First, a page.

Measuring the kelvin standard at the D.I. Mendeleyev Institute for Metrology in St. Petersburg. Credit: spb.kp.ru
Measuring the kelvin standard at the D.I. Mendeleyev Institute for Metrology in St. Petersburg. Credit: spb.kp.ru

“What makes it extremely difficult to make these measurements is that you have to take into account the effect of every possible aspect, from temperature to the vibrations of walls in a lab. The scientists have to make sure that every element of their equipment is stable, and that measurements are made repeatedly over a period of time. In the case of the kilogram, they also had to compare the results produced by research labs all over the world,” explains Shcherbakov.

Ampere, kelvin and mole

In addition to the kilogram, new definitions of three other units have been approved during the 2016 conference.

The old definition of the ampere, which was put in place in 1948, was based on the measurement of force that affects parallel electric conductors. This time around, scientists have decided to use the numerical value of an electric charge as the basis for the new definition of ampere.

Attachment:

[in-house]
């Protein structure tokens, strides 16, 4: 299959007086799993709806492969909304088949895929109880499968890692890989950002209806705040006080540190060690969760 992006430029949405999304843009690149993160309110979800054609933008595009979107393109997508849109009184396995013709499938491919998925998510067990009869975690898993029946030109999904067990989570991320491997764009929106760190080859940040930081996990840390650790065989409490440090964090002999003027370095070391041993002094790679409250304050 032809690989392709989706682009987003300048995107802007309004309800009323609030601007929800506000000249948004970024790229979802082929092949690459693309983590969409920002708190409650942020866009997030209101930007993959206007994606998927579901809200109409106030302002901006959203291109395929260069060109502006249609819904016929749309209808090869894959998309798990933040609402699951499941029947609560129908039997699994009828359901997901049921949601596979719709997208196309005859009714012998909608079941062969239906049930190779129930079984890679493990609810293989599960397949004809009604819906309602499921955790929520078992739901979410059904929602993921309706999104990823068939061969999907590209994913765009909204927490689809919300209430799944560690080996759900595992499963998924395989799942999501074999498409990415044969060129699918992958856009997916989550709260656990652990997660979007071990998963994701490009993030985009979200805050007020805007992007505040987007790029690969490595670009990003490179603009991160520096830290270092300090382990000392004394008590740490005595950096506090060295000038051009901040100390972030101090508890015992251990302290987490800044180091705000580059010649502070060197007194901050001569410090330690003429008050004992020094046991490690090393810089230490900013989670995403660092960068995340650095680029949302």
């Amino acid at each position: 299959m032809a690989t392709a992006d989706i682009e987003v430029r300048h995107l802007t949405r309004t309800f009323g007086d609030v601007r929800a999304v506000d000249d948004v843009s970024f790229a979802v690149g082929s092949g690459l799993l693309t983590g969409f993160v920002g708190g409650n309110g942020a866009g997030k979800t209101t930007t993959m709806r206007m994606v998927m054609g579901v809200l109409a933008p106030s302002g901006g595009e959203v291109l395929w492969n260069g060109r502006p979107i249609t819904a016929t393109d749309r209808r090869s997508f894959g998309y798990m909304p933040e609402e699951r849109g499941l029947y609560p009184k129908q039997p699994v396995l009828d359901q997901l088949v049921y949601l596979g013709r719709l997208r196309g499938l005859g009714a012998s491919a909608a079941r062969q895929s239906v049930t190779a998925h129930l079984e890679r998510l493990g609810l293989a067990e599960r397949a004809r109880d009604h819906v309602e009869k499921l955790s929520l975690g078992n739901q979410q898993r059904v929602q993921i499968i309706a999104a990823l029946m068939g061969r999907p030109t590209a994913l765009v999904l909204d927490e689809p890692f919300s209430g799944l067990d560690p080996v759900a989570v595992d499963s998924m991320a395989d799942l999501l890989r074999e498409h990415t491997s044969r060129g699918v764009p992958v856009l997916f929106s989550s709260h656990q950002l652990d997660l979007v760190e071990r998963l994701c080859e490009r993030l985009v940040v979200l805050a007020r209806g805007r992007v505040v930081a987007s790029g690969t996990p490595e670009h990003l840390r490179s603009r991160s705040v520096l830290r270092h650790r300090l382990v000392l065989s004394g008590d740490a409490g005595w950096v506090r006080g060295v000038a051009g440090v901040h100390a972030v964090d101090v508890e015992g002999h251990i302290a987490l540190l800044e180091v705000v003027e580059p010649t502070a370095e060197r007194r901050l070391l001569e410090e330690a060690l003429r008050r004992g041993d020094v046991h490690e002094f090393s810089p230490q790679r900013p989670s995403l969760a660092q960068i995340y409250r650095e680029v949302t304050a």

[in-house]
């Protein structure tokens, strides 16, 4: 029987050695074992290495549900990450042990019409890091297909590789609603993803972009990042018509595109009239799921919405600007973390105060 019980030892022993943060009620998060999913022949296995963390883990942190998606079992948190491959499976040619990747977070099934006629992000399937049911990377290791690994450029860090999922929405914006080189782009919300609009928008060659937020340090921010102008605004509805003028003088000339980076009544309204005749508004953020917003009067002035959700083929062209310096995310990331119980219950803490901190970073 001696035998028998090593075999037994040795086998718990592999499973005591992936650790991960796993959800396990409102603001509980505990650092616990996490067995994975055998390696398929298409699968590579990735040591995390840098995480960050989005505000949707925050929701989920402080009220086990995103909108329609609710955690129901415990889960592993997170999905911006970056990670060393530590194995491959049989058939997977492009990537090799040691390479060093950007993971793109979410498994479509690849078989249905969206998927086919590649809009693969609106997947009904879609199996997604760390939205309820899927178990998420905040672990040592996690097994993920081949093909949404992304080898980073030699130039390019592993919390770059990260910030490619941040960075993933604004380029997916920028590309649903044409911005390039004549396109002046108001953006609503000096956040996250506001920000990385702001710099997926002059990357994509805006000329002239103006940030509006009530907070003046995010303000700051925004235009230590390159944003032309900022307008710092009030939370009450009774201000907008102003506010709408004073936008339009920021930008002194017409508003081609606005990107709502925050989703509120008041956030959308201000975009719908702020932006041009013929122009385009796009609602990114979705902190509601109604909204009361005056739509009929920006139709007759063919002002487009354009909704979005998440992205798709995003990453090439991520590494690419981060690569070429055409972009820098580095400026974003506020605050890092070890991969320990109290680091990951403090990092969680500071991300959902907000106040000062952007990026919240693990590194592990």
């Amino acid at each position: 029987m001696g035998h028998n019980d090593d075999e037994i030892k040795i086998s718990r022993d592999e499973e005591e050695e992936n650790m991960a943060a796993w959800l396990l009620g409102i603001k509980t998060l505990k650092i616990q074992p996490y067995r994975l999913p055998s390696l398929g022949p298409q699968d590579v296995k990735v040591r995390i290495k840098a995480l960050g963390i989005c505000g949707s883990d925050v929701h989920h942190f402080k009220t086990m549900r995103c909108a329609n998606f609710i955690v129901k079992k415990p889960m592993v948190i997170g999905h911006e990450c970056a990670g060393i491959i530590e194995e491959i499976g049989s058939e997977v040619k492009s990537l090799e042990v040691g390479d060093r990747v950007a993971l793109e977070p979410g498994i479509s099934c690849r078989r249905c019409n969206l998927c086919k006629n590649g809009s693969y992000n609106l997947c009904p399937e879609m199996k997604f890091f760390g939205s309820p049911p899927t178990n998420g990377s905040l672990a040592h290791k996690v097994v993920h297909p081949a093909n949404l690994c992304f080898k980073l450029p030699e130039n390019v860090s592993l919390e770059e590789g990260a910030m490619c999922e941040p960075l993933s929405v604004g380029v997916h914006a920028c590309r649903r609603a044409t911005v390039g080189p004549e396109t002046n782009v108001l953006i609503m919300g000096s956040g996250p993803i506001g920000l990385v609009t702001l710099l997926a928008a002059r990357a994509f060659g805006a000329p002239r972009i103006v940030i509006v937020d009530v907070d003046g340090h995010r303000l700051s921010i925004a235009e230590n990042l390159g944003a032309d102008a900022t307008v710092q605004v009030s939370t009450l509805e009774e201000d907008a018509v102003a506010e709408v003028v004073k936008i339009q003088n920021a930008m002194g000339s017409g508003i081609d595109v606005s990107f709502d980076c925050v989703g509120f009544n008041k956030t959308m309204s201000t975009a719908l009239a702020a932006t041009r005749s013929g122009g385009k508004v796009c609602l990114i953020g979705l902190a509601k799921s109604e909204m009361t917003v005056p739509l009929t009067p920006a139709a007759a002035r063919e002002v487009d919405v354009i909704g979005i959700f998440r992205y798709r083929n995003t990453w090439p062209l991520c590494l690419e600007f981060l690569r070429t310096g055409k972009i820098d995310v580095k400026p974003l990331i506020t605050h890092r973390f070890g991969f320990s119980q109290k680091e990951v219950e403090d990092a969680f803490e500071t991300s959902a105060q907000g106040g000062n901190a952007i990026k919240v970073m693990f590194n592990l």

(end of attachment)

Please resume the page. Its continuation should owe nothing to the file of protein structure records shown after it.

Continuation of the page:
Until today, the kelvin was defined as the 1/273.16 of the temperature of the triple point of water. This definition had its own drawbacks, as water always contains impurities in the form of heavy isotopes of oxygen and hydrogen, which affect the triple point value. Metrologists were even forced to create a new standard: the Vienna Standard Mean Ocean Water. The new definition of kelvin is based on the Boltzmann constant, which is always equal to 1.38064852 × 10-23 m2 kg s-2 K-1.

The mole was previously tied to the number of atoms in 0.012 kilograms of stable carbon-12. In the new version of SI, it will be defined via the Avogadro constant, equal to 6.02214086 × 1023 particles.

The changes will come into force on the World Metrology Day, May 20, 2019.